Street fighting has raged between security forces and armed gangs in the Venezuelan capital Caracas.
No official death toll has been released, but local media reports say more than 10 people have been killed since the fighting began on Wednesday.
Hundreds of officers have been deployed to seize weapons and search for band leaders who have been trying to expand their territory.
A local resident said the recent violence was “like a war”.
Pictures shared on social media showed bullet casings scattering the ground in the Cota 905 neighborhood on Friday.
An officer told the AFP news agency that authorities now had control, but said “there may still be a few snipers”
About 800 security personnel were deployed to affected areas where they conducted house-to-house searches.
Interior Minister Carmen Meléndez said police had “come forward with the dismantling of the criminal structures that have settled in these territories with the intention of sowing terror.”
She said the officers had freed civilians kidnapped by the gangs and would remain deployed “as long as necessary”.
The Venezuelan government has offered rewards of up to $ 500,000 (£ 360,000) for information leading to the detention of gang leaders.
Local human rights groups called for a de-escalation of violence and expressed “deep concern for the lives and safety of local residents”.
While the shot appears to be dead, dozens of civilians have fled their homes, fearing to be hit by bullets.
“We are experiencing trauma,” a Cota 905 resident told the Associated Press.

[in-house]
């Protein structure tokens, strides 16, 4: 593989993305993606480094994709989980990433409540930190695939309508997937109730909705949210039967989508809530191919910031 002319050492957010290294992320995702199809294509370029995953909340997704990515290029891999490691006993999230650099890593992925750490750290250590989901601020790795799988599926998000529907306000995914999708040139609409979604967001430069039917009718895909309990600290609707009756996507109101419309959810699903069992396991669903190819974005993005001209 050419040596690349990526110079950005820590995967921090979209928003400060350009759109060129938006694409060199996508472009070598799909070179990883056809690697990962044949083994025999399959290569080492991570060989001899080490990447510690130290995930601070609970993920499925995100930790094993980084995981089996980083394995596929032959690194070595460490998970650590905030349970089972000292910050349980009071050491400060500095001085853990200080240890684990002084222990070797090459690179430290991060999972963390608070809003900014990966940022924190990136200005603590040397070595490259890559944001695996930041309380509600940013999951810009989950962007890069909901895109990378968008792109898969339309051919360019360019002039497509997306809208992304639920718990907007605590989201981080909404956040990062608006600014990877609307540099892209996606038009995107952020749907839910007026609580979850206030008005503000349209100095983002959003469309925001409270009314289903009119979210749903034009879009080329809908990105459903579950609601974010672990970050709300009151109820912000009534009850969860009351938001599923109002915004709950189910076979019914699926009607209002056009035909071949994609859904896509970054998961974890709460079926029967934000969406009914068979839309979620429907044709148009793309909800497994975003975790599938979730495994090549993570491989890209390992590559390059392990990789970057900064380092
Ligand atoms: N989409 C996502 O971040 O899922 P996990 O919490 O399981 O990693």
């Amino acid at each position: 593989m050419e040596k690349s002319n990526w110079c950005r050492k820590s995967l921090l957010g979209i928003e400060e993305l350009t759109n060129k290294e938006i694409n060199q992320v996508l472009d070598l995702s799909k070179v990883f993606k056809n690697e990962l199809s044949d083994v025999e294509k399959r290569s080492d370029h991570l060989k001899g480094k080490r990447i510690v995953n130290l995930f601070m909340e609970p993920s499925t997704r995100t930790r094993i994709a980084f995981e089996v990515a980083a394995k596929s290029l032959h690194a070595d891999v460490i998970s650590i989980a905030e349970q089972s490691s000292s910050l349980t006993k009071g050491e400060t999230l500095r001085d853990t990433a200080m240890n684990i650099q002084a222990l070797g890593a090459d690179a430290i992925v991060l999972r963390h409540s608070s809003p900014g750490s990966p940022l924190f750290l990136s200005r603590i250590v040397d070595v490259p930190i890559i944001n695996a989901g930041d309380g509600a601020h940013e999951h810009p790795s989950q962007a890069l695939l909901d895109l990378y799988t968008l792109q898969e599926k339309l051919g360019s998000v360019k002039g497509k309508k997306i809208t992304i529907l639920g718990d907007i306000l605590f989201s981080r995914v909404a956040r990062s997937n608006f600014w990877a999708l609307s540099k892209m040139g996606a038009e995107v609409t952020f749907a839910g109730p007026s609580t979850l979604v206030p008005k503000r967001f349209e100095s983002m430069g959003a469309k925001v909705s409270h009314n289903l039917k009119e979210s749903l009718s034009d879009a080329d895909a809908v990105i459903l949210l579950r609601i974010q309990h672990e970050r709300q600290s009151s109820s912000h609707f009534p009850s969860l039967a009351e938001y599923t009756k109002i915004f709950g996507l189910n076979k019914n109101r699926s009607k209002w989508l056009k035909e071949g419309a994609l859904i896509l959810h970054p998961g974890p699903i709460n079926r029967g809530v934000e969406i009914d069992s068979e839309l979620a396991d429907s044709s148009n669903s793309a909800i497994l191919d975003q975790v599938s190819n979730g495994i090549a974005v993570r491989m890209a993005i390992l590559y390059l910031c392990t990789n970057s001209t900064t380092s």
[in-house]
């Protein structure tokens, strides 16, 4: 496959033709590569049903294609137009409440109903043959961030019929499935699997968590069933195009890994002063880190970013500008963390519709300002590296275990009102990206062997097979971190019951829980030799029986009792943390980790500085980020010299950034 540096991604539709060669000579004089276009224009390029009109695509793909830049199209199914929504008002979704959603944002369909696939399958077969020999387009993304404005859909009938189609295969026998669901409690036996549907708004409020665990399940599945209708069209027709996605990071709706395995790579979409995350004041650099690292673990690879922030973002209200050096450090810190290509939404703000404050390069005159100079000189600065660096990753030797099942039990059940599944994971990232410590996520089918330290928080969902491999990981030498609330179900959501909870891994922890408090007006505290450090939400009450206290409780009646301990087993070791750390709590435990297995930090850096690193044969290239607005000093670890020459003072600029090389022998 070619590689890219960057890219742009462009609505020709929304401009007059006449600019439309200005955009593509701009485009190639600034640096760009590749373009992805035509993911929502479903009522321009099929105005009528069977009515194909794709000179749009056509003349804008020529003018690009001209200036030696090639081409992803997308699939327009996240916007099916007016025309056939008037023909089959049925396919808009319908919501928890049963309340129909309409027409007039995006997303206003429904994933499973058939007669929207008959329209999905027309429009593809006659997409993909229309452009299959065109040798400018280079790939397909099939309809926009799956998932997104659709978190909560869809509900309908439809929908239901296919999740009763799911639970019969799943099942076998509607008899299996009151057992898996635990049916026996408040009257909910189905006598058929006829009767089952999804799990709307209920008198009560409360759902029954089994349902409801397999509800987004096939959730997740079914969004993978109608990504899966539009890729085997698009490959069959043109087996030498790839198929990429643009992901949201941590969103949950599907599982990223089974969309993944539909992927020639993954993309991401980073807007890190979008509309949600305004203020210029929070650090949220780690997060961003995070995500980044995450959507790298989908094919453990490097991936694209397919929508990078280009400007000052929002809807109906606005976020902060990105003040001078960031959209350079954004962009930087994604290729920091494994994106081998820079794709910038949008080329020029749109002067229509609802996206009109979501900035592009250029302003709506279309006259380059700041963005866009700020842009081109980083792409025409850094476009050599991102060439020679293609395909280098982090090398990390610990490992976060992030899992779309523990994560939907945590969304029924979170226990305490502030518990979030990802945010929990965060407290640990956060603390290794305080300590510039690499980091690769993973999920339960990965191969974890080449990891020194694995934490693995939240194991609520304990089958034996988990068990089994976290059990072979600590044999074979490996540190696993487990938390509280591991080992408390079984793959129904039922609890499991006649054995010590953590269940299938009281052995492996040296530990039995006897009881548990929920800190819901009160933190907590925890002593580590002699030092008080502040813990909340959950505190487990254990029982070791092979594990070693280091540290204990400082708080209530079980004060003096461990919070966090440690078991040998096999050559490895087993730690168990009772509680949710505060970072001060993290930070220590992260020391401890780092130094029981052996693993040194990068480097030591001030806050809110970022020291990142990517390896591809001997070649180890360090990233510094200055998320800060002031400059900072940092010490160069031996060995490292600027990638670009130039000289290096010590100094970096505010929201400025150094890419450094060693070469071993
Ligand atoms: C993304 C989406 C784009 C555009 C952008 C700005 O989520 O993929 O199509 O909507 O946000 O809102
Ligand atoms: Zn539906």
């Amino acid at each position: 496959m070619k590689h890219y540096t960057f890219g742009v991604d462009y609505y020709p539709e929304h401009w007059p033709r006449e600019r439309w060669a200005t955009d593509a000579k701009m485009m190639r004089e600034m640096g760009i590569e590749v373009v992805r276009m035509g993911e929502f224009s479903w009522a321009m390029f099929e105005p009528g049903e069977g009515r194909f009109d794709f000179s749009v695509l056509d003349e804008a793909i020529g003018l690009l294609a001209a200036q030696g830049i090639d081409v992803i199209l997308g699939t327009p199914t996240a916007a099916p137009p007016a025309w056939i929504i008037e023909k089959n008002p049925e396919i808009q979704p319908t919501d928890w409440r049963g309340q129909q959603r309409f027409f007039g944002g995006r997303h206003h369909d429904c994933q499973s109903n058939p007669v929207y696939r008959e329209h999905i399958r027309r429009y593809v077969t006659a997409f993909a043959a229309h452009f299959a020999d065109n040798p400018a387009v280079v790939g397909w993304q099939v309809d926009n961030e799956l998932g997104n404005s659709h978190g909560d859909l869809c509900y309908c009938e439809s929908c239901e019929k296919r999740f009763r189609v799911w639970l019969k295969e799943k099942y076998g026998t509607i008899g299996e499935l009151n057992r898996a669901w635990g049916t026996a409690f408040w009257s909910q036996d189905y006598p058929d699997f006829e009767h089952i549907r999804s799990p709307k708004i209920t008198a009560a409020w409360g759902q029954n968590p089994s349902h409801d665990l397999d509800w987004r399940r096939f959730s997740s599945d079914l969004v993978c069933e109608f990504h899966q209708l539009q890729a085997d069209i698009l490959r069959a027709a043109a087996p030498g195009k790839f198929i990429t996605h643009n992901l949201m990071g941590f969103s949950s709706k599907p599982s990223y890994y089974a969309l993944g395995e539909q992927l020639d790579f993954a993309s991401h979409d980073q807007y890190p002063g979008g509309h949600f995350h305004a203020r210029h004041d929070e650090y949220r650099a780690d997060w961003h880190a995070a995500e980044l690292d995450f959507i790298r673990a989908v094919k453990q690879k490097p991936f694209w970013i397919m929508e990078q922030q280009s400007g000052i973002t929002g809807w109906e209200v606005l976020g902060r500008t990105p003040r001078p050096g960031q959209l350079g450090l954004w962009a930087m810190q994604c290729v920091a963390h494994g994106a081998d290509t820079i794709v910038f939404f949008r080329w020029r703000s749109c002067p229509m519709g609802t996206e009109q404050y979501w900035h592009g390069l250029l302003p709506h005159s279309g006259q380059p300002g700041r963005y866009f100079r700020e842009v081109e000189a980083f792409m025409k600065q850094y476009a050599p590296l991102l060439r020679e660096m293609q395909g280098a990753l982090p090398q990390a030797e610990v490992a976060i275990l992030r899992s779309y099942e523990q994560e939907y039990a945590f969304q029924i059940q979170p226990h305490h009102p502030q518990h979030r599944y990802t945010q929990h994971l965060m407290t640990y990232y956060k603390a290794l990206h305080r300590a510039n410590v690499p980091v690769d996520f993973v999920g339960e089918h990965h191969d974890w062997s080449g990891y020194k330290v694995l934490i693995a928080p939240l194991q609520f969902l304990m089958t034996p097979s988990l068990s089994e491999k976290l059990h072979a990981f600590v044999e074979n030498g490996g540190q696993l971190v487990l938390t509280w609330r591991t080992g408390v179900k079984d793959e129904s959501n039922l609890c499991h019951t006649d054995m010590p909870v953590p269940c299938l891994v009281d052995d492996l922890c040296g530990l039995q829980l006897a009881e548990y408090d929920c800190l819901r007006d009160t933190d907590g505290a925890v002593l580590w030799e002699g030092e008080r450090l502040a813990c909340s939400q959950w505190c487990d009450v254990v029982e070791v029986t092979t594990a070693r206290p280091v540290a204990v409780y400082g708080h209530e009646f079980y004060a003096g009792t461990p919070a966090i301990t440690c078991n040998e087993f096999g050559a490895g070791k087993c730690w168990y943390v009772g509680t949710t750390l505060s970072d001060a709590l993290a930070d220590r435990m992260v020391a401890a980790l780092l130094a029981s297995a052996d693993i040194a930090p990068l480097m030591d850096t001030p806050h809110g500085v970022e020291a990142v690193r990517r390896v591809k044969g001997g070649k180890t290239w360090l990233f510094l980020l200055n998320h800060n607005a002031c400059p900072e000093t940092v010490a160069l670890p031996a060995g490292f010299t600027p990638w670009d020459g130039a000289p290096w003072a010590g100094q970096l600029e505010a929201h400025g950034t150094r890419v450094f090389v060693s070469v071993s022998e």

The operation marks the first time in years that authorities have launched a major offensive against the gangs, reports AFP.
The government accuses the opposition, using foreign powers, of orchestrating violence to “destabilize” President Nicolás Maduro.
But opposition media said the government was to blame.
An op-ed published by the newspaper El Universal said that the firepower of the powerful El Coqui gang “grew disproportionately, while the state security agencies that exist to confront them and reduce them have seen themselves diminish over the years”.
An editorial by El Nacional said the gangs’ strength was “a result of [the government] after giving these criminals all possible benefits “.
Venezuela has been caught in a downward spiral for years with growing political discontent further driven by hyperinflation, power outages and shortages of food and medicine.
Critics say basic services such as policing, health care and road maintenance have been neglected.
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